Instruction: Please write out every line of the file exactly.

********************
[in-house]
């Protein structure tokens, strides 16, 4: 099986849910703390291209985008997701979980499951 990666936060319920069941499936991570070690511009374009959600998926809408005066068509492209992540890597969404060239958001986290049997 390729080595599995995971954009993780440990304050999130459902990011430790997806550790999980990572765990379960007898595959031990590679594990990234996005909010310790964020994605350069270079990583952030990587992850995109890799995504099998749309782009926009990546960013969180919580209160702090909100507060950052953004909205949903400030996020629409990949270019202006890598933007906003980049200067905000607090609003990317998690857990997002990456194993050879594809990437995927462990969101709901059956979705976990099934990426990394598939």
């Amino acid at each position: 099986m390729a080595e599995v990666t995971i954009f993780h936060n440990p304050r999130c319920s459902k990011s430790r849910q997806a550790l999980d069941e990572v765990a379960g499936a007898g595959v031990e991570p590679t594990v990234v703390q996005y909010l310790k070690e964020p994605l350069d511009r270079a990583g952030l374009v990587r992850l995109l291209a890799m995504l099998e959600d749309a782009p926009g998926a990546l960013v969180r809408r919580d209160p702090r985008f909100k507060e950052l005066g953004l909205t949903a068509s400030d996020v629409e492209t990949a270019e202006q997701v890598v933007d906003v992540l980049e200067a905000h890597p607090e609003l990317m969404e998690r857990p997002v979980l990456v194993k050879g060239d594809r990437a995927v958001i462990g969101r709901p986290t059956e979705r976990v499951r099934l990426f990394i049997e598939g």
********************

[in-house]
């Protein structure tokens, strides 16, 4: 099986849910703390291209985008997701979980499951 990666936060319920069941499936991570070690511009374009959600998926809408005066068509492209992540890597969404060239958001986290049997 390729080595599995995971954009993780440990304050999130459902990011430790997806550790999980990572765990379960007898595959031990590679594990990234996005909010310790964020994605350069270079990583952030990587992850995109890799995504099998749309782009926009990546960013969180919580209160702090909100507060950052953004909205949903400030996020629409990949270019202006890598933007906003980049200067905000607090609003990317998690857990997002990456194993050879594809990437995927462990969101709901059956979705976990099934990426990394598939």
């Amino acid at each position: 099986m390729a080595e599995v990666t995971i954009f993780h936060n440990p304050r999130c319920s459902k990011s430790r849910q997806a550790l999980d069941e990572v765990a379960g499936a007898g595959v031990e991570p590679t594990v990234v703390q996005y909010l310790k070690e964020p994605l350069d511009r270079a990583g952030l374009v990587r992850l995109l291209a890799m995504l099998e959600d749309a782009p926009g998926a990546l960013v969180r809408r919580d209160p702090r985008f909100k507060e950052l005066g953004l909205t949903a068509s400030d996020v629409e492209t990949a270019e202006q997701v890598v933007d906003v992540l980049e200067a905000h890597p607090e609003l990317m969404e998690r857990p997002v979980l990456v194993k050879g060239d594809r990437a995927v958001i462990g969101r709901p986290t059956e979705r976990v499951r099934l990426f990394i049997e598939g």